Meanwhile, Jeff maneuvers his way up the social structure, reaching a four rating while Britta toils as a two, trying to make everyone else snap out of the loop with this crazy app. Jeff gets on the Talent Show bill, and initially he plans to use the platform to further Britta's agenda. (Dean Pelton has one of the lines of the episode by summing up the ratings as Jeff prepares to go onstage: "You know what they say: Fives have lives, fours have chores, threes have fleas, twos have blues, and ones don't get a rhyme because they're garbage.") But once in the spotlight, Jeff instead performs what amounts to this new society's version of "white people act like this; black people act like this." He talks about the various number castes—twos have a thing for apples apparently—and fires up the crowd so much that Coogler votes Jeff up to a five before Shirley makes her judgment, and the rest of Greendale follows suit.

If there's something to be disappointed about, it's the final act, where Jeff and Shirley basically just yell out the argument they should have had in the study room, since there's such an easy solution. Jeff feel inconvenienced having to invite Shirley even when she'll just decline, and Shirley feels left out when she doesn't know her friends' plans even if she can't attend. Jeff is in the wrong—it should be easy to accommodate what Shirley needs, but her reaction of passive aggression is a systemic character flaw that she indulges in whenever she feels threatened. The constant bickering while at a special, extremely awkward social event for Fives gets them both demoted to ones and exiled entirely.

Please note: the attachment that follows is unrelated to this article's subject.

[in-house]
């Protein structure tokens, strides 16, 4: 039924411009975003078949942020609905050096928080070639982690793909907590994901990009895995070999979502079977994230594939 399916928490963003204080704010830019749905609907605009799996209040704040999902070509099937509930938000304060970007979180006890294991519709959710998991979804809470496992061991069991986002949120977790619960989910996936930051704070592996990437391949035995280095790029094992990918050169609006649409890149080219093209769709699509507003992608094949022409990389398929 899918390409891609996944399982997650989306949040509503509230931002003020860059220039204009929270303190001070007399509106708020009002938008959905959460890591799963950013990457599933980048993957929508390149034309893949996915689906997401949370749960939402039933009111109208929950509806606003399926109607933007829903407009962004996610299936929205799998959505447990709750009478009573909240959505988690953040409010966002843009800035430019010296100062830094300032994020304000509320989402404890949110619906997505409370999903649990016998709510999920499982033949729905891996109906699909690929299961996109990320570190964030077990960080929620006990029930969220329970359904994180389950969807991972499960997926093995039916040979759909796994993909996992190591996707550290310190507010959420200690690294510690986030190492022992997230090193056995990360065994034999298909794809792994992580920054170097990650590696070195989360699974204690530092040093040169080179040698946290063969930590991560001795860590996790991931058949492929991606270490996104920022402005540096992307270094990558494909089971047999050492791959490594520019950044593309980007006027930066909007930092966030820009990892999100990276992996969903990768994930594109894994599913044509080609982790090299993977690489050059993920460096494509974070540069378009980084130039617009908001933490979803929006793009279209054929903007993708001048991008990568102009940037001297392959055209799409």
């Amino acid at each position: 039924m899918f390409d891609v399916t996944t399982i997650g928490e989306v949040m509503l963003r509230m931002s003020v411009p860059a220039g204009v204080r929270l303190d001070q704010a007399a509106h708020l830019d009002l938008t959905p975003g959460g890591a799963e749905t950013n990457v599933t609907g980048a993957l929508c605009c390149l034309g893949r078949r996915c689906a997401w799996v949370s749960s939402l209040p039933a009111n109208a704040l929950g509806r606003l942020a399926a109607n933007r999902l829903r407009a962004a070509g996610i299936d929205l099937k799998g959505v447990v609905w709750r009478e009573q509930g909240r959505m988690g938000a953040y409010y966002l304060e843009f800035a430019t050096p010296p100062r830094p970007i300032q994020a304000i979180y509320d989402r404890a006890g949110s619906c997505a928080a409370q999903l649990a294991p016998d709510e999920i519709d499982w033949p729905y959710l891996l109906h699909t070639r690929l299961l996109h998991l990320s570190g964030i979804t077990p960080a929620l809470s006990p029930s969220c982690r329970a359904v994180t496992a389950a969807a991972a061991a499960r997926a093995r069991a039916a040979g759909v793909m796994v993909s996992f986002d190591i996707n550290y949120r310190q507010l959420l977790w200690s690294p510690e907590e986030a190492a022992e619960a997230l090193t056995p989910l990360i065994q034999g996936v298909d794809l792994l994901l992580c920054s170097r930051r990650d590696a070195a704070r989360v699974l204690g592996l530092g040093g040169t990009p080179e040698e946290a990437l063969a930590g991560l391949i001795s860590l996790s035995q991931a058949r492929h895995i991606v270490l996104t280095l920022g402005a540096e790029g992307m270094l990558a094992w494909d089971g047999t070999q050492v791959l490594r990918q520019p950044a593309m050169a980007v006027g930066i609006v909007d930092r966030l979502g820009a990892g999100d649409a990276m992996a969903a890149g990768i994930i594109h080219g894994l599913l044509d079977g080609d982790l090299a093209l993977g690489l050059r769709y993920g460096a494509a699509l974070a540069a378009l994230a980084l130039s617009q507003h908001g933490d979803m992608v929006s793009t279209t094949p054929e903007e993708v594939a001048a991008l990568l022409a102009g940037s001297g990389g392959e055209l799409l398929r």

That coincides nicely with Britta finally having enough, slapping mustard on her face, and leading the Twos in a revolution. She rises to power, where she immediately turns on the Fives for revenge. Jeff manages to stem the tide, and in a Winger speech turn everyone's ire to MeowMeowBeanz itself. Once the app is deleted, nobody has the power, but typical of this type of "absolute power corrupts absolutely" narrative, Britta doesn't want her Che Guevara act to end. But the air is out of the balloon, and Greendale finally returns to normal—on a Saturday, when everyone is still at school for no reason. Part of me wanted there to be some other thing that made the students go so off the rails—like Harmon's pet "gas leak" joke about the fourth season, or the contaminated food in "Epidemiology" and subsequent military intervention to affect everyone's memories. But like "Pillows And Blankets" and the paintball episodes, it's up to the homage to have the strength to overcome the burden of belief. I don't think "App Development quite got there.

There are a lot of good points about the ways in which social media startups, and the ability to rate anything at anytime, have affected person-to-person interaction in a negative way. And though the episode is by Jordan Blum and Parker Deay, it's hard not to feel like the central message comes from one of Dan Harmon's rants on Harmontown about the way he feels that technology has, in certain ways, changed American society for the worse. For one, MMB favors playing to a certain attitude in order to please a broad spectrum, instead of acting naturally within codes of decorum determined by the masses to find a niche with like-minded people. But that message is buried in a bunch of plots struggling for more time and throwaway gags. It's astute, but not fully coherent. That leaves another really fun and adventurous episode of Community, just not one that transcends to the level of other classics. I imagine that like other homage-heavy episodes, this will improve a lot upon multiple viewings, but for now it just didn't click as easily as the best so far this season.

Extra Credit

• I'm fairly certain the revealing costume Starburns wears toward the end of the episode is a reference to the hilarious Sean Connery's getup in Zardoz. Praise be to Zardoz.

• Jeff's initial foray into MMB is impressing a bunch of frat bros with some incomprehensible douche-speak that ends in, "Girls are objects."

• The episode tag is absolutely fantastic, featuring a fake 80's movie trailer for Hurwitz's Coogler character as some kind of Van Wilder college troublemaker.